Hapy New Year and God Bless


Kitchenman's picture

Dear all

I made once as well but the crumb wasn't like Macdonald one.  Does any of you have recipe like this ?

Thank you.


dstroy's picture

McDonalds "crumb"? I think if you were to take the original recipe here and stick it into the microwave for a minute so it got a little mushy, you'd end up with something similar ;)

The Bald One's picture
The Bald One

Hi All.  My first batch of English Muffins were getting ready to be put on the grill when I had to leave to go change a tire for my sister-in-law. So I asked the wife to grill them for me.  Gave her the temp and time for the cooking process.  Well needless to say they were cooked but flat. I was disappointed and could not figure out what I did wrong. So a little later on I tried another batch. While finnishing up the grilling of them my wife comes into the kitchen and says that the first batch were that tall but she wanted them to look like "Tommas's" so she flatten them. And then ran away laughen all the way.  Pics tell the story. Flatten muffin


Second batHigh rise


mrfrost's picture

They look great. What recipe did you use?

The Bald One's picture
The Bald One

I use the one from King Aurthur Flour web site. Just the standard recipe. And thank-you.

BellesAZ's picture

She's hysterical.  I laughed so hard that coffee came out my nose.  LOL  I know the post is old, but I must say your muffins are lovely.  Did you get alot of holes?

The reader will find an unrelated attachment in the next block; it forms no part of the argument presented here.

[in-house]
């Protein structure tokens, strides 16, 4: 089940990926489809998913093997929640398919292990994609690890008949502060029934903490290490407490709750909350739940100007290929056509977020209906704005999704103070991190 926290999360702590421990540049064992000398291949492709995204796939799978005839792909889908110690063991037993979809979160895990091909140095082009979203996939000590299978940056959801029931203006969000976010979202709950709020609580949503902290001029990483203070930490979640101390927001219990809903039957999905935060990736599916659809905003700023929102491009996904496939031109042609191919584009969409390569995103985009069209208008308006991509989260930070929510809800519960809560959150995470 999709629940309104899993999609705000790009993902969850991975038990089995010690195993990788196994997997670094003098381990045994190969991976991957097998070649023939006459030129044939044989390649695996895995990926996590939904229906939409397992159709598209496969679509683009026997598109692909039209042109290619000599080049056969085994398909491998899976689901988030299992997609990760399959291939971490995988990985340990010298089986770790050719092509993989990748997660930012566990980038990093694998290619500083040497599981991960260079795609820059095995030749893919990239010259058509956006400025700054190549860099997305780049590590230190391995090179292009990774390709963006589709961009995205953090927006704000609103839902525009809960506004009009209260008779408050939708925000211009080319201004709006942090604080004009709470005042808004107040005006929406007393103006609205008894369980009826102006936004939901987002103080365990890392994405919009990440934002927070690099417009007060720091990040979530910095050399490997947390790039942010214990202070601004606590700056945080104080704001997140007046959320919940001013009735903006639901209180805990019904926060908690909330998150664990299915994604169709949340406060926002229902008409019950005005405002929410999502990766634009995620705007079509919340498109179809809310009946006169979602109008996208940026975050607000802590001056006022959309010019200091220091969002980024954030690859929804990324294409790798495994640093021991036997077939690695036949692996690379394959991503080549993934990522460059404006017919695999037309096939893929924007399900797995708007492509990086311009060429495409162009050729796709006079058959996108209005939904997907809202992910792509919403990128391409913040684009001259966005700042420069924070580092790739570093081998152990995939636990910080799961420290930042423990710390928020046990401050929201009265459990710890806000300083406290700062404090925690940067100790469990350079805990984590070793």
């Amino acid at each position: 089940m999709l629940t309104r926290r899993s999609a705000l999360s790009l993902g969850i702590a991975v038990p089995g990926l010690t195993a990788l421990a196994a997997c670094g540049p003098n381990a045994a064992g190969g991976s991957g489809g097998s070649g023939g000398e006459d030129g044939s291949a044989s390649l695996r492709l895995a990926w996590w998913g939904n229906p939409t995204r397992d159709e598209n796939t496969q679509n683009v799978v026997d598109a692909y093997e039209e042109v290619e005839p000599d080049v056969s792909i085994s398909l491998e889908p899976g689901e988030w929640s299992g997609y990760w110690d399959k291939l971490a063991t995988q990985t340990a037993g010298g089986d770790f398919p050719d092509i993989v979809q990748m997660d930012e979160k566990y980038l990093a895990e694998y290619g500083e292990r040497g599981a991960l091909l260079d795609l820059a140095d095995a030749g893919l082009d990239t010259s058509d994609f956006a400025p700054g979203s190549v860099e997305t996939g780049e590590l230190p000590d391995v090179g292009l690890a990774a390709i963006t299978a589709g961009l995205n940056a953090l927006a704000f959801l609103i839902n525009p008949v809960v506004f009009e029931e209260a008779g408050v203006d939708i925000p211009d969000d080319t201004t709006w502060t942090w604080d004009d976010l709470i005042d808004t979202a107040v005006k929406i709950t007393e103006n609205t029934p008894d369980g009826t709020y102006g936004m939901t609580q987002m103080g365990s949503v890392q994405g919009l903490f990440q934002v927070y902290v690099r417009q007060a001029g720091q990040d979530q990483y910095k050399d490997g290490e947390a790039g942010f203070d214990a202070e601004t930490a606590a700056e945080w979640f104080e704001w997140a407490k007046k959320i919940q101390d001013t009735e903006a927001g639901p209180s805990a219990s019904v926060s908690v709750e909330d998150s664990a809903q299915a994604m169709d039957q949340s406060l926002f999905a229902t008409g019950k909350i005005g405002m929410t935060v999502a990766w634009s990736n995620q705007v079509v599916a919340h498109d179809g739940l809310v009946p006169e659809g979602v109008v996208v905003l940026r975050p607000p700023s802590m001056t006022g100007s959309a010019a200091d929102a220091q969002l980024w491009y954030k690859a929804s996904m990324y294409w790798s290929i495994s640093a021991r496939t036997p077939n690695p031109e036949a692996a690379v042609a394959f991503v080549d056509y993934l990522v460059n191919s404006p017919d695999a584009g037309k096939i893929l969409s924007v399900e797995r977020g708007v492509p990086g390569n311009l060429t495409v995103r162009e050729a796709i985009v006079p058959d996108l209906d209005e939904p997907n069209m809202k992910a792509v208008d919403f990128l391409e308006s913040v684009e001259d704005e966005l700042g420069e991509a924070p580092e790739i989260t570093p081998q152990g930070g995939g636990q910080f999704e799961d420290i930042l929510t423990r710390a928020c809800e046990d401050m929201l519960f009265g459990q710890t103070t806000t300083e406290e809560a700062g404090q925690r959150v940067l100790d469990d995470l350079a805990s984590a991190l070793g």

Tatoosh's picture

I just tried the original recipe from Floyd's post and I really enjoyed the results. I am new ot baking and am doing it at 5000 feet altitude in the Philippines.  A bit of a challenge.  My gas oven is tempramental and not particularly steady, so breads are a challenge. But the English Muffins, similar to a local product called pandasel, worked fine.  I have a cast iron griddle I used to for the browning.  I let a few go too long and got a bit of a burned side plus some, while the right color brown on the exterior developed a hard crust on the botton.  The top side, flipped and cooked similarly, did not.  Maybe my lack of timing?


Regardless, most came out great and the interior were nice with some good texture and holes.  I did bake them at 330 degrees for 10 minutes.  I got a lot of bounce when I put them on the griddle, but they seemed just right when I ate a couple later. Split and a bit of strawberry jam, they were great.  In fact  I got 19 out of the recipe, though I may have added a bit more flour than the 4.5 cups originally specified.  a third of them disappeared before they even cooled off as the family came to investigate the smell of food cooking.  I had to hide the rest so I would have some for tomorrow.


Next time I'll  dig out my camera.


Tatoosh (Baguio City, Philippines)

guwenceslau's picture

I have been trying MANY english muffin recipes and they never reached the results I wanted. This recipe is the best that I've ever tried!!!

The english muffins are very soft, big, easily splitable using a fork... Congratulations!!!

guwenceslau's picture

Here is the picture of my english muffins!

BellesAZ's picture

There are a few muffin recipes posted here.  WHICH ENGLISH MUFFIN recipe did you use? 

guwenceslau's picture

I used the first one posted on this page by the person who created this forum.

theavidbaker's picture